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Three-dimensional simulations of seismic-wave propagation in the Taipei basin with realistic topography based upon the spectral-element method

Lee, Shiann-Jong and Chen, How-Wei and Liu, Qinya and Komatitsch, Dimitri and Huang, Bor-Shouh and Tromp, Jeroen (2008) Three-dimensional simulations of seismic-wave propagation in the Taipei basin with realistic topography based upon the spectral-element method. Bulletin of the Seismological Society of America, 98 (1). pp. 253-264. ISSN 0037-1106. doi:10.1785/0120070033.

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We use the spectral-element method to simulate strong ground motion throughout the Taipei metropolitan area. Mesh generation for the Taipei basin poses two main challenges: (1) the basin is surrounded by steep mountains, and (2) the city is located on top of a shallow, low-wave-speed sedimentary basin. To accommodate the steep and rapidly varying topography, we introduce a thin high-resolution mesh layer near the surface. The mesh for the shallow sedimentary basin is adjusted to honor its complex geometry and sharp lateral wave-speed contrasts. Variations in Moho thickness beneath Northern Taiwan are also incorporated in the mesh. Spectral-element simulations show that ground motion in the Taipei metropolitan region is strongly affected by the geometry of the basin and the surrounding mountains. The amplification of ground motion is mainly controlled by basin depth and shallow shear-wave speeds, although surface topography also serves to amplify and prolong seismic shaking.

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Tromp, Jeroen0000-0002-2742-8299
Additional Information:© 2008 Seismological Society of America. This research is a collaborative effort between California Institute of Technology, Institute of Earth Sciences, Academia Sinica (IESAS) (Taiwan), and National Central University (NCU) (Taiwan). The authors would like to thank S.-B. Yu and J.-P. Avouac for making this collaboration possible. Special thanks go to IESAS and the Caltech Seismo Lab, where many fruitful discussions occurred. Most of the simulations were carried out on Caltech’s Division of Geological & Planetary Sciences Dell cluster. This research was supported by Academia Sinica, Taiwan, Republic of China, under Grant Number AS-94-TP-A08, and by the U.S. National Science Foundation under Grant Number EAR-0309576.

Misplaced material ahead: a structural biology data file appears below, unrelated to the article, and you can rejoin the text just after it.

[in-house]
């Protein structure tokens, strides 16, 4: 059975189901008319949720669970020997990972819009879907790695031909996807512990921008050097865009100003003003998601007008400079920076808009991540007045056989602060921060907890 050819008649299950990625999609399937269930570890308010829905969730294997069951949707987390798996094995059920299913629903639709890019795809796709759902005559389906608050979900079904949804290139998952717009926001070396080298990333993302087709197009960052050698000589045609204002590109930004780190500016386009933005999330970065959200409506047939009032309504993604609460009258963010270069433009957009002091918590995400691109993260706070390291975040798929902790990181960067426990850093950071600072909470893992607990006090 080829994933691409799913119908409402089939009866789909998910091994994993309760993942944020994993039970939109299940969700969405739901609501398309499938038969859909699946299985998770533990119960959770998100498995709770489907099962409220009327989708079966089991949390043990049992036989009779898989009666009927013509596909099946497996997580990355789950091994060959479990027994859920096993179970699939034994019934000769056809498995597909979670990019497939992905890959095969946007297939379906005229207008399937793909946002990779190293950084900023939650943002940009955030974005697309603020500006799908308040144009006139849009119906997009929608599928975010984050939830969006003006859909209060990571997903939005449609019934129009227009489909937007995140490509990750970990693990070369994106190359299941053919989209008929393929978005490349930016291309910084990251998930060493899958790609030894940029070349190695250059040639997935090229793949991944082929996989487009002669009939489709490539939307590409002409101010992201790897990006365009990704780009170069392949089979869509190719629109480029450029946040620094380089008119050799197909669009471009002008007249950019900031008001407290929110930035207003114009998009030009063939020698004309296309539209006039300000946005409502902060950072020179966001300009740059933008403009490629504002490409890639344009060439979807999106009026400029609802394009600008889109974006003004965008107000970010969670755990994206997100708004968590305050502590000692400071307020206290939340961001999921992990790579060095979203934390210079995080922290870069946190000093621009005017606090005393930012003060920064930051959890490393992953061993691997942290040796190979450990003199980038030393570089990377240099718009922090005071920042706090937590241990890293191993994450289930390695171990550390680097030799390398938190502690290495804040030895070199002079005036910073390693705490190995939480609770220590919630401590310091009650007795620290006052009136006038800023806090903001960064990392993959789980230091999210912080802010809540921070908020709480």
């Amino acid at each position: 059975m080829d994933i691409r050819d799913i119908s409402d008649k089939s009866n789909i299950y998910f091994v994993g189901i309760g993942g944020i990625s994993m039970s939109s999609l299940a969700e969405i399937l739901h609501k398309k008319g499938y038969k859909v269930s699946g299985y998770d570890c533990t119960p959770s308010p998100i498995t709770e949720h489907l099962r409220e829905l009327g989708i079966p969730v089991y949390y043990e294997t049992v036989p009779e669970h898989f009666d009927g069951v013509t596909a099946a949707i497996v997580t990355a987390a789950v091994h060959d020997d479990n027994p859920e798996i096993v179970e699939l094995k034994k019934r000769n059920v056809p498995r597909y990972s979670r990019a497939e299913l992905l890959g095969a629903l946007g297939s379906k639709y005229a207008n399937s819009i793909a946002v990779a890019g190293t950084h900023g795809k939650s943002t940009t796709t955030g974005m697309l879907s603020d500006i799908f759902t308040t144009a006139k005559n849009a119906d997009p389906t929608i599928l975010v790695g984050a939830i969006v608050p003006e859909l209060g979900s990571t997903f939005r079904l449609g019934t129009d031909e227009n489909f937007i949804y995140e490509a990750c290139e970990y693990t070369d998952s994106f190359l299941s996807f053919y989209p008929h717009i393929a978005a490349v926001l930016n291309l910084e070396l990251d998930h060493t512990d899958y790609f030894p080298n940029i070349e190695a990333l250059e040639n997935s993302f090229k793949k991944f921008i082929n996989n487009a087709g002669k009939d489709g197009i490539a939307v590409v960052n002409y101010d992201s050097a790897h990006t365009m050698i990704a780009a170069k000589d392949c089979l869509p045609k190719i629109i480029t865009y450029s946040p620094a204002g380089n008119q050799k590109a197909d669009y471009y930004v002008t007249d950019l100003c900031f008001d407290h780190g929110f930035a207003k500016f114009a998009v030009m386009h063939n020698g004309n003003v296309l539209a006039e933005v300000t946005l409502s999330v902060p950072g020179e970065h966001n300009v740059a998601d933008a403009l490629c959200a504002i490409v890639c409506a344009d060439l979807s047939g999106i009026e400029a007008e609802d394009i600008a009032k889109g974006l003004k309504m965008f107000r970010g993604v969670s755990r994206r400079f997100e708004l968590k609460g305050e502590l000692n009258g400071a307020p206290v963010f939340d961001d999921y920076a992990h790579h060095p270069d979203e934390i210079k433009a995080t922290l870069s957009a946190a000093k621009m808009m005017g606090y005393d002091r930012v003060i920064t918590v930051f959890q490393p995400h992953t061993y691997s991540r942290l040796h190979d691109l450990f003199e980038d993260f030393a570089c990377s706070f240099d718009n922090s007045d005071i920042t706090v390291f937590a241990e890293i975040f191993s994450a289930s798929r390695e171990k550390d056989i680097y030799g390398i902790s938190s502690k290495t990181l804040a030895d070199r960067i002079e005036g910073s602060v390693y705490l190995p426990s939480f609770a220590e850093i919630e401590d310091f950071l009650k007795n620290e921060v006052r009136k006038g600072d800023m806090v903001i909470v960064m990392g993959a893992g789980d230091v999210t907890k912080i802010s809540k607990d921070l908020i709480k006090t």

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Academia SinicaAS-94-TP-A08
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Record Number:CaltechAUTHORS:LEEbssa08
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Usage Policy:No commercial reproduction, distribution, display or performance rights in this work are provided.
ID Code:13845
Deposited By: Tony Diaz
Deposited On:14 Jul 2009 18:23
Last Modified:08 Nov 2021 22:41

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